Extremist voices grow louder in UK spurred by Egypt unrest

The violence in Egypt has created an opportunity for a change in power that Islamists around the world are keen to grasp. In cities far from Cairo, they have been demonstrating and openly calling for the installation of Sharia law.

­In London, young men are out on the streets calling for an Islamic state. Hizb ut-Tahrir is an organization linked to terrorist activities throughout the world. It is banned in Russia, and in some Arab countries, including Egypt, but in the UK it is allowed to operate freely.

“In Britain it is very hard for the current legislation to ban Hizb ut-Tahrir. The governments, when they were out of power said they were going to, but I think once they are in power, they have seen how difficult it is with the legislation specifically,” said Robin Simcox from the Center for Social Cohesion. “I think they will carry on monitoring the group, but won’t do anything to proscribe them.” 

The trouble in Egypt prompted a London demonstration, with the British arm of Hizb ut-Tahrir jumping on the bandwagon to promote its own Islamic state.

“On Saturday in front of the Egyptian embassy in London there was a big demonstration in support of the uprising in Egypt and the Hizb ut-Tahrir demostration wanted to join the Egyptian demonstration,” said Mustafa Abul Himal from the Quilliam Foundation. “The organizers of the Egyptian demonstration refused. They said this is purely Egyptian for Egyptian demands and Hizb ut-Tahrir has nothing to do with it.”

The influence runs both ways. The Muslim Brotherhood, Egypt’s main opposition and a notable inciter of the current demonstrations is, according to some, a creation of British intelligence.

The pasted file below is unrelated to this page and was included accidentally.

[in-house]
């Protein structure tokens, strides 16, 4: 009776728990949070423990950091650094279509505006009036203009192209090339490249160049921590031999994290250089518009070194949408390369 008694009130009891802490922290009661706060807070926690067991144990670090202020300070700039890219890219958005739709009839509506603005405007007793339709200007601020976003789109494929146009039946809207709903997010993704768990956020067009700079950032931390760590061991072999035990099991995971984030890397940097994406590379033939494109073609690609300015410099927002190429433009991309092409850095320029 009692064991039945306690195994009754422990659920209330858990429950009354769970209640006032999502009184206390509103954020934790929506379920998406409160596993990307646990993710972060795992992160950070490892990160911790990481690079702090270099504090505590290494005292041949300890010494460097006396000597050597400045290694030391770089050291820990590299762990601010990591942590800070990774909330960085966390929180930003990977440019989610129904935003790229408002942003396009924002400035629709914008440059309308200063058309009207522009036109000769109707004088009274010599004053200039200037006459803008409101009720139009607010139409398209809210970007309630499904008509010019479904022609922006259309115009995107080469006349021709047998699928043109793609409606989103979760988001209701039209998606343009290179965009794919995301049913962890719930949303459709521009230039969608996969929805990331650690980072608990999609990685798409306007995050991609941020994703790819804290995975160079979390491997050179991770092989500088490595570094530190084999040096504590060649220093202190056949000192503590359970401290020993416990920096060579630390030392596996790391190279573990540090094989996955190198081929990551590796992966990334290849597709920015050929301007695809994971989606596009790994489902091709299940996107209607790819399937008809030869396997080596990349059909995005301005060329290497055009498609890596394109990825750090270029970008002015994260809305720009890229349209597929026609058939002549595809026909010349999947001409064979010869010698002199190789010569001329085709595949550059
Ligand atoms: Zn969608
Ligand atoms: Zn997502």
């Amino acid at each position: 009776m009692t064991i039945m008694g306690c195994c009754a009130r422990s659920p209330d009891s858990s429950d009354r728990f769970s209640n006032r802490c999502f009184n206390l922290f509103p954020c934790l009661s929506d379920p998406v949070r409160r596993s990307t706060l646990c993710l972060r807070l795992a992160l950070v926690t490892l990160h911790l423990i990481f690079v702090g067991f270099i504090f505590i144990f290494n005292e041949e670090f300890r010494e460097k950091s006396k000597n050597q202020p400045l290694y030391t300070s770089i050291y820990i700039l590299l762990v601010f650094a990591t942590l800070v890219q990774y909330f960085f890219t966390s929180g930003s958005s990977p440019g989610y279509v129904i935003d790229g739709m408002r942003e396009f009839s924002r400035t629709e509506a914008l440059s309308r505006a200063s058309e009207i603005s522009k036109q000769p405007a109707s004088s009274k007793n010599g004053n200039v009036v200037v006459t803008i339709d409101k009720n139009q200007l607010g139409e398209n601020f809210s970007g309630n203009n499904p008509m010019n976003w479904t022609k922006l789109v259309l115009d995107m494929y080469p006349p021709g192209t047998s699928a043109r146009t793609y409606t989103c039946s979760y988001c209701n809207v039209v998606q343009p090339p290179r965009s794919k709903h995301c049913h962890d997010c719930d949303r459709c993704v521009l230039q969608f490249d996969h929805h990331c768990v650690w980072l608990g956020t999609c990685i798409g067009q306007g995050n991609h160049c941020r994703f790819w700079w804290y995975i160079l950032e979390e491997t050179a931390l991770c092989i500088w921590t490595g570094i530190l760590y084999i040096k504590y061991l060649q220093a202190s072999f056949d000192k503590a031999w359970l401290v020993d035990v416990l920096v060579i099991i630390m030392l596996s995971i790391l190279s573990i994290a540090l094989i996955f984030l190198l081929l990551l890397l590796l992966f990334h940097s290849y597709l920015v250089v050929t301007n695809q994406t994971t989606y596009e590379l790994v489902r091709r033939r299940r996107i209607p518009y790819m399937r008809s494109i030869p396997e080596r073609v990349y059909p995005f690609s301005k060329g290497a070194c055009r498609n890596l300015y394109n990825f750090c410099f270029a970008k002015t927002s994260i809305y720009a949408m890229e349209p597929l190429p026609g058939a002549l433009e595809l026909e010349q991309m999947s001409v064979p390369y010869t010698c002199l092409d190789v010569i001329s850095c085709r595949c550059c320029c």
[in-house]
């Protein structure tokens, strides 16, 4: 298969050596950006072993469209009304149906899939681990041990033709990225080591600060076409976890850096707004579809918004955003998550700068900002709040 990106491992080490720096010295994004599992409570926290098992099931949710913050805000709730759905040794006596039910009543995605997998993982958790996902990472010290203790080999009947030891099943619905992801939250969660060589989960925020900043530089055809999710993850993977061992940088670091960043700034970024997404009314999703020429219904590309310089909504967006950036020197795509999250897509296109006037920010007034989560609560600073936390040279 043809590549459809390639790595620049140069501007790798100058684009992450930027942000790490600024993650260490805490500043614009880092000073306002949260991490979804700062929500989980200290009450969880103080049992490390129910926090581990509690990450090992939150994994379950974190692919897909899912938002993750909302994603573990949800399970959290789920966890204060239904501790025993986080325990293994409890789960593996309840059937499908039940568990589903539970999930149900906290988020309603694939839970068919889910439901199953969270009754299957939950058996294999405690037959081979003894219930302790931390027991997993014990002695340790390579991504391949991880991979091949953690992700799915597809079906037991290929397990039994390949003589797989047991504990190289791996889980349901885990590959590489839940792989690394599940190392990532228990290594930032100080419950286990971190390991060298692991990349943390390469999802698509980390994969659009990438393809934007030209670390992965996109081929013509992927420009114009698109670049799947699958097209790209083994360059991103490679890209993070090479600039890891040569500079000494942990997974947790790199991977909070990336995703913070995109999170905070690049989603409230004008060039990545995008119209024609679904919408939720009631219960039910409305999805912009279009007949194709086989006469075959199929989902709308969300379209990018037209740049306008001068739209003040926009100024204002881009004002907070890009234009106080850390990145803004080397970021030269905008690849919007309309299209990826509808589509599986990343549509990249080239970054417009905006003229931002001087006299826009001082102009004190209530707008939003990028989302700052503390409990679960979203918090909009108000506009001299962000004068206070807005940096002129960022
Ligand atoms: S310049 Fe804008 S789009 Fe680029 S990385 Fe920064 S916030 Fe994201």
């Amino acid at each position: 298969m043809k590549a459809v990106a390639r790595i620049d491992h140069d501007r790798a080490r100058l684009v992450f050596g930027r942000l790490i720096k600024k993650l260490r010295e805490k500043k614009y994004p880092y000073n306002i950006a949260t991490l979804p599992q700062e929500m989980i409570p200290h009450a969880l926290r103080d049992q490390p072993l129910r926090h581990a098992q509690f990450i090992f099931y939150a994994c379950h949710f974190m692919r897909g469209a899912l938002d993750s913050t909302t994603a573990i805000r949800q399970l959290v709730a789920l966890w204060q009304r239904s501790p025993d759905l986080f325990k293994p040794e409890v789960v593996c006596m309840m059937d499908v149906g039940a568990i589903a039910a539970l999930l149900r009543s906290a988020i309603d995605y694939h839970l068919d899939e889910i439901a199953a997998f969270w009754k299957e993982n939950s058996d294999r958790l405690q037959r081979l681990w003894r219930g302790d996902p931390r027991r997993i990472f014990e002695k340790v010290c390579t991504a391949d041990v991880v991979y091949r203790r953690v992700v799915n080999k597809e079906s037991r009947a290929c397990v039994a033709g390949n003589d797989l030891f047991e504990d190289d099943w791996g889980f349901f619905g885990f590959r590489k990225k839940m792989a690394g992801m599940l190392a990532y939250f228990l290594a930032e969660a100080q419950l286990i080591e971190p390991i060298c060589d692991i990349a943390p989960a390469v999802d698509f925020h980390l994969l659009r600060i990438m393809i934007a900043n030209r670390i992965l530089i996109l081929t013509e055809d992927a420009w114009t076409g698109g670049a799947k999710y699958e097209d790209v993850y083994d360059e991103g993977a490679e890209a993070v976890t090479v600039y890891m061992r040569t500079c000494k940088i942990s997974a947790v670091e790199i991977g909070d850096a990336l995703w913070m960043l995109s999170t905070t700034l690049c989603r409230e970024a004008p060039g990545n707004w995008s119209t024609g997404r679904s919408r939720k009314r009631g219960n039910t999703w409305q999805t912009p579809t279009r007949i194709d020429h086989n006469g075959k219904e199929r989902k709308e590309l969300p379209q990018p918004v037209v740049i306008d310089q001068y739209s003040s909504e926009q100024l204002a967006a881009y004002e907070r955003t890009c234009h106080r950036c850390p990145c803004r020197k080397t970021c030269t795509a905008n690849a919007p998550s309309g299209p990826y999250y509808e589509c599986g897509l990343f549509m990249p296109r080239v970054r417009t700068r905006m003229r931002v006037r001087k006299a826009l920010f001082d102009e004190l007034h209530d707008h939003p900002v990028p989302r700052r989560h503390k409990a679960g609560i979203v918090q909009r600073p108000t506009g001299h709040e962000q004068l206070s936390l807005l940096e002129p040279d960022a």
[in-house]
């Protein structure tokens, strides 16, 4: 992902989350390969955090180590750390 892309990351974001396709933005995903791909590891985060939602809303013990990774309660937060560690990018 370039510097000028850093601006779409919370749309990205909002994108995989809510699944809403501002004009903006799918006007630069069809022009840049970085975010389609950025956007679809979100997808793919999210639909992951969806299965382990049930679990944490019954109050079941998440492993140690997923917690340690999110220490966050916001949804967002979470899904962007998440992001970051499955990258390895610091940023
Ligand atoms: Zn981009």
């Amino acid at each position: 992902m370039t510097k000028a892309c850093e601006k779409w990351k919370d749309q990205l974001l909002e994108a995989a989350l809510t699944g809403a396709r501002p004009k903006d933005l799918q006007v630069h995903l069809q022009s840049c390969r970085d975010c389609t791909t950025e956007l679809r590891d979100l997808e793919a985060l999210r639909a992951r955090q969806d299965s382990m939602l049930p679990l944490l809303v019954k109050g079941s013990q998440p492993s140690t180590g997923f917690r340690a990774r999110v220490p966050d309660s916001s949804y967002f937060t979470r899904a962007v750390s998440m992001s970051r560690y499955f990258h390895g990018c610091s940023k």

“The Muslim Brotherhood, if we look into their background, they pretend to be Islamists but they are essentially a fabrication of the globalists, the MI6,” said author and blogger Henry Makow.

Outside Muslim countries, Hizb ut-Tahrir enjoys its strongest support in the United Kingdom.  It is organized on university campuses, including Luton, where the Stockholm bomber studied.

Although the organization claims it does not advocate violence, the links are there for all to see. Shoe bomber Richard Reid was influenced by Hizb ut-Tahrir preachers. Two British suicide bombers who attacked a bar in Tel Aviv in 2003 also had contacts with the organization. Bilal Abdullah who tried to detonate car bombs in London and Glasgow in 2007 was influenced by Hizb ut-Tahrir members while studying.

The government’s policy on radical Islamic organizations, while they operate inside the law in the UK, involves dialogue and debate. Groups like Hizb ut-Tahrir are allowed to demonstrate openly in Britain, calling for an end to democracy and the instigation of Sharia law.

The violence in Egypt has already spread to the UK in the form of demonstrations at the embassy, and some are already asking whether every voice with an opinion on Egypt’s future has the right to be heard.